This randomized trial is open labeled, which allows us to report interim data as the trial progresses. This trial is intended to confirm in a randomized setting the results from our signal seeking lung cancer trial, which again showed 43% overall response rate, which is more than double the generally accepted chemotherapy response rate of under 20% in numerous publications. The favorable results from this trial could then lead to an end of Phase II meeting with the FDA, with possibly a pivotal Phase III trial for front-line lung cancer, our second potential regulatory pathway for bavituximab.
In preclinical and clinical studies, bavituximab has shown broad-spectrum potential, which we are planning to further study with additional company sponsored trials and several investigator sponsored trials, which we expect to be initiated between now and the end of this year. We’re very excited about our IST program, as we believe these trials would generate valuable data to guide us on bavituximab’s potential use and additional indication, as well as different therapeutic [ph].
We have already received numerous proposals from interested investigators for liver, pancreatic, breast, brain and prostate cancer studies just to name a few. And we look forward to sharing additional details about these open label studies once initiated under the investigators own IND.
Turning to Cotara, we have enrolled over 75% of the planned recurrent GBM patients in our Phase II trial. And interim analysis showed positive survival trends, and we look forward to completing enrolment by the end of this year. If the data continued to trend favorably for the entire study population, we plan to meet with regulators to reach an agreement on a pivotal file design, paving a third potential regulatory path for one of our product candidates.
Our ability to conduct these trials is directly supported by Avid’s manufacturing capability. So I will now turn the call over to Chris to discuss Avid operation.
Thank you, Joe, and thank you everyone for joining us today and providing me the opportunity to update you on some of Avid’s achievements. Avid continues its solid performance and continues to play a critical supporting role for Peregrine, as well as our third party clients. During the year, we supported a multiple company sponsored and investigator sponsored trials that Joe described, and ramped up production of bavituximab, while maintaining our solid performance for third-party clients.
Not many biotech companies our size are able to offer IST programs, but because of the infrastructure at Avid we make it possible for Peregrine to further explore the broad therapeutic potential of bavituximab, and do it in a cost effective manner. Avid’s total output for the year, which includes services to Peregrine, third-party clients and services under the government contract achieved a record level of $30 million for the fiscal year 2010 compared to $23 million for last year.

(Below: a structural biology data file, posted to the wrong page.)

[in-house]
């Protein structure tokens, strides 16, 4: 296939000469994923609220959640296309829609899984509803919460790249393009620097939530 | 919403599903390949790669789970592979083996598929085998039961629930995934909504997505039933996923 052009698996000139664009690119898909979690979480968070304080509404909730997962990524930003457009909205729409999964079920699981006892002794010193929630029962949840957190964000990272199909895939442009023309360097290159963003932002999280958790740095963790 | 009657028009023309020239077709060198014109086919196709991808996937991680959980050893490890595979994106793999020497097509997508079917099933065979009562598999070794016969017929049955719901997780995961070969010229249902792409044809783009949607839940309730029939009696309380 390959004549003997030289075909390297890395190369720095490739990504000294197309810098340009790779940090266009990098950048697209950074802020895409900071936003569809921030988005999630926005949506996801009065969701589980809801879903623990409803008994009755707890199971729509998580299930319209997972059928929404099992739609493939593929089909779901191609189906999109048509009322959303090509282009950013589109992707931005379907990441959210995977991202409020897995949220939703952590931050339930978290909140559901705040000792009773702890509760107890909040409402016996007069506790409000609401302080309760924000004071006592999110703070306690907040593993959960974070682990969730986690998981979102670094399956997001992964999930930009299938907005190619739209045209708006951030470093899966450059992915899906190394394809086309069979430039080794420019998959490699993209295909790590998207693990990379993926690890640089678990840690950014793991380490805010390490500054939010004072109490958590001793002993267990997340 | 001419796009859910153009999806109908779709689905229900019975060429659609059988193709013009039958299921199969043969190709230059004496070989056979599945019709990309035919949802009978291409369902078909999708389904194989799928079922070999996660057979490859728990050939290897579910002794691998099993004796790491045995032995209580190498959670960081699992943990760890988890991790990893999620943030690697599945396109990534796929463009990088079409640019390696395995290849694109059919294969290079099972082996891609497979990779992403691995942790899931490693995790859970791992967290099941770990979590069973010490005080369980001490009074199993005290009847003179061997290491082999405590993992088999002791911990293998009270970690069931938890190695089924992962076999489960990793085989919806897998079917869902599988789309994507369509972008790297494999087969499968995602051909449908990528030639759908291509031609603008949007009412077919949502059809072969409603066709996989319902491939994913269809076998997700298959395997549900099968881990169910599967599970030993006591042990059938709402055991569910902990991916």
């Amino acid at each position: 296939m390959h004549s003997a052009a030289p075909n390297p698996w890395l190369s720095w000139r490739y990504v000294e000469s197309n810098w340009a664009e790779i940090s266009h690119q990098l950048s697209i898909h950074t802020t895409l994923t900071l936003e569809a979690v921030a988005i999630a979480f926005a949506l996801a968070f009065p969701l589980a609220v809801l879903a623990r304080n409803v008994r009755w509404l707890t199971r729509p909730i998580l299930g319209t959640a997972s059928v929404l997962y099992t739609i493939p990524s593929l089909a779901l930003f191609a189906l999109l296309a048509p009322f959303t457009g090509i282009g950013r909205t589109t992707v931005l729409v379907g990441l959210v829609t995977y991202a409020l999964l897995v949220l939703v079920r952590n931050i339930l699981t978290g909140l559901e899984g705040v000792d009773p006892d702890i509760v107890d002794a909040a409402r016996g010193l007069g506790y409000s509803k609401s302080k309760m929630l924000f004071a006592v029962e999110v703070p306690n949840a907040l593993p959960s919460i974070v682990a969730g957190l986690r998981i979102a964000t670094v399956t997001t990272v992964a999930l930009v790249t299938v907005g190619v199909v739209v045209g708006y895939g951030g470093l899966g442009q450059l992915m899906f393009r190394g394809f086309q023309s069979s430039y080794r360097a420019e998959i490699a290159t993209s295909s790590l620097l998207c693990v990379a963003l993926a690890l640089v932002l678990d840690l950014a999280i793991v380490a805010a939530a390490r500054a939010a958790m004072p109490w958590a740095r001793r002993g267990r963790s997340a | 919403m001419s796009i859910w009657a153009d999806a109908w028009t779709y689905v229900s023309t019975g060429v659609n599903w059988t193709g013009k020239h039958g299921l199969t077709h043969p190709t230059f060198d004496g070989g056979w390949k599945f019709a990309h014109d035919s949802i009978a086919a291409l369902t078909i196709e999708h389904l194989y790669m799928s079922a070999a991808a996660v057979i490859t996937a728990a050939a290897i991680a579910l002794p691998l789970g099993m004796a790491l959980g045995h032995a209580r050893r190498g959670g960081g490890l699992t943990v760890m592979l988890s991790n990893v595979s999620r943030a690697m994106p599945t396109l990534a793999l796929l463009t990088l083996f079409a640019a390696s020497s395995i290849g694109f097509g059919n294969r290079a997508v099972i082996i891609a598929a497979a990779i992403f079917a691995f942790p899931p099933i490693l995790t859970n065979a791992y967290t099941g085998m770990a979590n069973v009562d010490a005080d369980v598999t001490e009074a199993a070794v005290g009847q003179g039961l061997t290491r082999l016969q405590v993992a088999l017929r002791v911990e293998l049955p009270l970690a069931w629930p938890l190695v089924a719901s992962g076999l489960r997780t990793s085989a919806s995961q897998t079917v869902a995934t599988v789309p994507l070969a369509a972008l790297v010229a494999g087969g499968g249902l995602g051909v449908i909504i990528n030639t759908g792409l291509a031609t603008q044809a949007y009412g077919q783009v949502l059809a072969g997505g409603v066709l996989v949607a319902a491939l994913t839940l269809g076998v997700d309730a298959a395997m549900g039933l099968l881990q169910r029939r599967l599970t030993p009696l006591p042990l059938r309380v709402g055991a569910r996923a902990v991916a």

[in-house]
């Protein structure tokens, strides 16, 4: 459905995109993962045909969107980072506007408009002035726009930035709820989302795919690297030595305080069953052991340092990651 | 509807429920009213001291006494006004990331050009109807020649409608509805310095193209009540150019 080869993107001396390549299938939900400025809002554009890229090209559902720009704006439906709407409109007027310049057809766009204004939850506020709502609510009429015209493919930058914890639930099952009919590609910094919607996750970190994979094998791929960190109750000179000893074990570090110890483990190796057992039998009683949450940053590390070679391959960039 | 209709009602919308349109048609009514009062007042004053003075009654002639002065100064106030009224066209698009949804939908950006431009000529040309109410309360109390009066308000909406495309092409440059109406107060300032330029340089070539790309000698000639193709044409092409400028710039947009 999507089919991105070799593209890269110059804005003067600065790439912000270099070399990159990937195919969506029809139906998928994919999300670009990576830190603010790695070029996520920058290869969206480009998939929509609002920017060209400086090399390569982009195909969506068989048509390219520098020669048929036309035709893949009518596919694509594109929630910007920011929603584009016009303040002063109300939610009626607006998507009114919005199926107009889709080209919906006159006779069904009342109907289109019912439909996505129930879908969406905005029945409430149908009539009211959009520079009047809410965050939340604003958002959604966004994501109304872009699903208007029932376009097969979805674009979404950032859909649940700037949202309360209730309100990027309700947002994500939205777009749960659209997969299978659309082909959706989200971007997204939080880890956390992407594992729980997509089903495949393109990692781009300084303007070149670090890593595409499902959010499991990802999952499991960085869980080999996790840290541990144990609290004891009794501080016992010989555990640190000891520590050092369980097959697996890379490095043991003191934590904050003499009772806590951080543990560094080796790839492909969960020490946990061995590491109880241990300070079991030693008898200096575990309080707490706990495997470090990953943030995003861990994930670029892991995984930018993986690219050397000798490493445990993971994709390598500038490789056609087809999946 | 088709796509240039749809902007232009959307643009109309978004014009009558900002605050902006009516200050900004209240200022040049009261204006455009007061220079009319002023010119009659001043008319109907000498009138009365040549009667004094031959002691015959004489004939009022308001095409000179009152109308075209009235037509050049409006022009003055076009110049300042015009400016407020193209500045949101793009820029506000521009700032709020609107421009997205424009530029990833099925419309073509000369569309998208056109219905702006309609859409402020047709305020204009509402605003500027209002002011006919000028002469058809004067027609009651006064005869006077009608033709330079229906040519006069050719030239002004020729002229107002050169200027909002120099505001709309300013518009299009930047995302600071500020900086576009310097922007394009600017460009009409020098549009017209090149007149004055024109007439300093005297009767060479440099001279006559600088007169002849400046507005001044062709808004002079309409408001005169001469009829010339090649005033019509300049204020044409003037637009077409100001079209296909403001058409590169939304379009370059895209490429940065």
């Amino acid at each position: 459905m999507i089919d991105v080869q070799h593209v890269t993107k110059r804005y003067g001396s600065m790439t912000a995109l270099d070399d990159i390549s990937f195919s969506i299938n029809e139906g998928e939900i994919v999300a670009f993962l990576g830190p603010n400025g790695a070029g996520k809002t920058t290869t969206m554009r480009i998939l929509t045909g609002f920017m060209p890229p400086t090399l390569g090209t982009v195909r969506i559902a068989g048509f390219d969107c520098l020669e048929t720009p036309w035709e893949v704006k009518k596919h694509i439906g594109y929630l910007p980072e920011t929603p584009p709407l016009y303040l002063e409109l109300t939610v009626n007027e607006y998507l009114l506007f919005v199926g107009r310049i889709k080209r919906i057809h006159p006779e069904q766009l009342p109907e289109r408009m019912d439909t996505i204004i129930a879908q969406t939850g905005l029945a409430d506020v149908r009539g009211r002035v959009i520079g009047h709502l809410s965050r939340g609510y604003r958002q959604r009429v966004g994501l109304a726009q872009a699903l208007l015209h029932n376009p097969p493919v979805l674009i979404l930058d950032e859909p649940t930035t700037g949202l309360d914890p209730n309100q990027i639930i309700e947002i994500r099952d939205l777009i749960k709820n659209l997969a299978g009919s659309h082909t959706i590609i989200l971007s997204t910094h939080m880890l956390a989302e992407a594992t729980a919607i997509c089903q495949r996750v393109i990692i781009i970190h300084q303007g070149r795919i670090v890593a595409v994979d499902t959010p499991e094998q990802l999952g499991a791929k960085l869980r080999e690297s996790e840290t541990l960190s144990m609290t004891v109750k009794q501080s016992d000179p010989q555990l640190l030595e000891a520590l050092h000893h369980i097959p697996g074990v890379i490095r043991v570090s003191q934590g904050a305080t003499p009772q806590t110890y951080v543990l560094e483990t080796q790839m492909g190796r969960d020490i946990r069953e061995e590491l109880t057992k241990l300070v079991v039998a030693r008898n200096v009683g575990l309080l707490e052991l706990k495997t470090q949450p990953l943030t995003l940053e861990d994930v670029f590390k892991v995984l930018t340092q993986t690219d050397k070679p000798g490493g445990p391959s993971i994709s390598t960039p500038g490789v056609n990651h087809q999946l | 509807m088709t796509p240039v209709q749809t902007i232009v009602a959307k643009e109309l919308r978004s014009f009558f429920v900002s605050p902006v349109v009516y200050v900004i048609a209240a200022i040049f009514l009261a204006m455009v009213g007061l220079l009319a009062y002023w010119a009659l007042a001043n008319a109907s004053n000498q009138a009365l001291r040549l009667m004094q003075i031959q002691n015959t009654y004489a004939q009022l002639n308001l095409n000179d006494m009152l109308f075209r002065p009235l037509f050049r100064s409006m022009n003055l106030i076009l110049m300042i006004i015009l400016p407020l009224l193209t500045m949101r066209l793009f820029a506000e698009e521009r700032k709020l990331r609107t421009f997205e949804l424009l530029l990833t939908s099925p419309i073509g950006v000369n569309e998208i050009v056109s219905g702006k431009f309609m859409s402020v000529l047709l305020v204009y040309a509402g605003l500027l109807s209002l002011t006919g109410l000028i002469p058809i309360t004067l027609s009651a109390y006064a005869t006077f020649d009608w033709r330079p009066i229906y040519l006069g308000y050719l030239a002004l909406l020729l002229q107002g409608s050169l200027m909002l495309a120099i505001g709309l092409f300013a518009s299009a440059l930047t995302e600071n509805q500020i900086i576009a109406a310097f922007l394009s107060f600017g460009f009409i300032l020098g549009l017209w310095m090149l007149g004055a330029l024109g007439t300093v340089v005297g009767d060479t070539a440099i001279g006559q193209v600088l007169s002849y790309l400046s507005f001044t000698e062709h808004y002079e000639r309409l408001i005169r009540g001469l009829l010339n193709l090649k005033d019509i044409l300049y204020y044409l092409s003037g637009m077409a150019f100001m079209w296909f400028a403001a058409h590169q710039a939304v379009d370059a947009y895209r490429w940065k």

As you can see, the activity level at Avid remains high and continues to increase. While Avid is strategically integrated into Peregrine, our goal has been to continue to strengthen and expand our existing relationships with our key third-party clients. Because of the integration with Peregrine, we are able to offer our clients a broad range of service, beyond the typical services provided by CMOs, and our clients have benefited from the breadth of our services and experience.
During the fourth quarter, we successfully extended our existing commercial supply agreement and entered into a second commercial supply agreement with one of our important client, Halozyme. Additionally, we entered into a long-term strategic relationship, as Halozyme designed Avid their preferred supplier for future products requiring our capabilities.
Going forward, we will continue to strengthen our relationship, while augmenting those with new clients that we can service and grow our business strategically over time to support the future needs of not only our third party clients, but also Peregrine. At the same time, we will be working diligently to implement efficiencies throughout the organization in preparation for our potential commercialization of bavituximab.
Whether we are adding to Peregrine top line with our services to third-party clients, or reducing the overall burn rate by manufacturing Peregrine’s clinical products at a much lower cost, our contribution to the company’s overall strategy and success are critical and continued to expand.